Material Composition of the Photovoltaic Cell

Turning now to FIG. 2A, this figure is a cross sectional view of photovoltaic cell 140 illustrating the general structure of this cell. The photovoltaic cell 140 includes an electrode depicted as layer 210, an electrode depicted as layer 215, carrier transport layer 220, and carrier transport layer 230. At least one of the electrodes layers 210 and 215 can be optically transparent or semi-transparent so that light can be transmitted and absorbed in the carrier transport layers 220 and 230. Carrier transport layers 220 and 230 can be good light absorbers. While the layer 210 can function as either a cathode or an anode for the photovoltaic cell 140, for simplicity this layer is subsequently referred to as the anode. While this section explores the material structure of the photovoltaic cell, the benefits gained from using this structure is discussed in subsequent sections.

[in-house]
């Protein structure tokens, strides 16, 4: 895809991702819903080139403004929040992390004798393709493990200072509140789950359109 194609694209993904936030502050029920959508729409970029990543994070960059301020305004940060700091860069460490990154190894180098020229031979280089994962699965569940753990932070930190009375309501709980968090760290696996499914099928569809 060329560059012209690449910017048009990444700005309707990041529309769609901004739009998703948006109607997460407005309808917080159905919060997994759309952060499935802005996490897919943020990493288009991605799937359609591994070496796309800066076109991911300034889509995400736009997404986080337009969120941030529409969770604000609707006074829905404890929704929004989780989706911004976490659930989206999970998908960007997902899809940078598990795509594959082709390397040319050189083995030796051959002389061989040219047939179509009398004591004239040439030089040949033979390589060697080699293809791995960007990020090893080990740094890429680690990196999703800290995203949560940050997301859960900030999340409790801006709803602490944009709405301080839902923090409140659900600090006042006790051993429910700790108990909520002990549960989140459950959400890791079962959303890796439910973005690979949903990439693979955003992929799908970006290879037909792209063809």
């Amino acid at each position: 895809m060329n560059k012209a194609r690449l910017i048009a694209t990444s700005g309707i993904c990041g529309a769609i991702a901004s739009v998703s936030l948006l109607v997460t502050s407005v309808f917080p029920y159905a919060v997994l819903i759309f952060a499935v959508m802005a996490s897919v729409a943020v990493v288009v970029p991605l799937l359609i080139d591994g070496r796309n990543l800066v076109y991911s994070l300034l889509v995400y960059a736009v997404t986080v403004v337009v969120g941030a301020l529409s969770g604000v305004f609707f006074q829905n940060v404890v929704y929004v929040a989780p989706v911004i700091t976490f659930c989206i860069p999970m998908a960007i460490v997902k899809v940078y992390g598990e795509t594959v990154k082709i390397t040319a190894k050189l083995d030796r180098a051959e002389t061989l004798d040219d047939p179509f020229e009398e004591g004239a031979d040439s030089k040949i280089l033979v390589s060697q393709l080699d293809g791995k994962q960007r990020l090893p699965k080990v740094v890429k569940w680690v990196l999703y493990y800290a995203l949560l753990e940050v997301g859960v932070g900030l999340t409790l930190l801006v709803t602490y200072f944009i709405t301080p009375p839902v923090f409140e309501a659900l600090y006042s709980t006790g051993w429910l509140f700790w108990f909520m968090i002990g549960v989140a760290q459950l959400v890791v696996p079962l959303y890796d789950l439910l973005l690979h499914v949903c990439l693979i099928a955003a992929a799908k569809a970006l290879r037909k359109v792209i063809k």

The anode, or layer 210, can include transparent conductive oxides, transparent conductive polymers, inorganic oxides, or some other suitable chemical material. Examples of transparent conductive oxides (TCO) include, but are not limited to, indium tin oxide, fluorine-doped tin oxide (FTO), zinc oxide (ZO), aluminum- or indium-doped zinc oxide, tin oxide, magnesium-indium-oxide cadmium-tin-oxide, or some other suitable oxides. Suitable transparent conducting polymers (TCPs) include 3,4-polyethylenedioxythiophene:polystyrene sulfonate (PEDOT:PSS), polyaniline, polypyrrole doped with iodine or other Lewis acids, or some other suitable transparent conducting polymers.